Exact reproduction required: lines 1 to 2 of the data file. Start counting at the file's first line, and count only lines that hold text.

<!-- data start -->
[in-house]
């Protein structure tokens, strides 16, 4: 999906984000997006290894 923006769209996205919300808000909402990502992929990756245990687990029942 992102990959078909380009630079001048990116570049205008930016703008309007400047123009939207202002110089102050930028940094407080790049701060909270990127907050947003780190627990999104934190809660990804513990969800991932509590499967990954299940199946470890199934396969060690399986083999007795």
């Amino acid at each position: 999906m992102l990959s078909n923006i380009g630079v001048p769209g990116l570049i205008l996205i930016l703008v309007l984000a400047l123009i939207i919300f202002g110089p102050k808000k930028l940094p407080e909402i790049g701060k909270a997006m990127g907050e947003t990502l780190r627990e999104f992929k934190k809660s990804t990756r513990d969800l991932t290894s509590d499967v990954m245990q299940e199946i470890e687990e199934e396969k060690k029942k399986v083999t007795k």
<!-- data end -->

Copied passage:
[in-house]
């Protein structure tokens, strides 16, 4: 999906984000997006290894 923006769209996205919300808000909402990502992929990756245990687990029942 992102990959078909380009630079001048990116570049205008930016703008309007400047123009939207202002110089102050930028940094407080790049701060909270990127907050947003780190627990999104934190809660990804513990969800991932509590499967990954299940199946470890199934396969060690399986083999007795």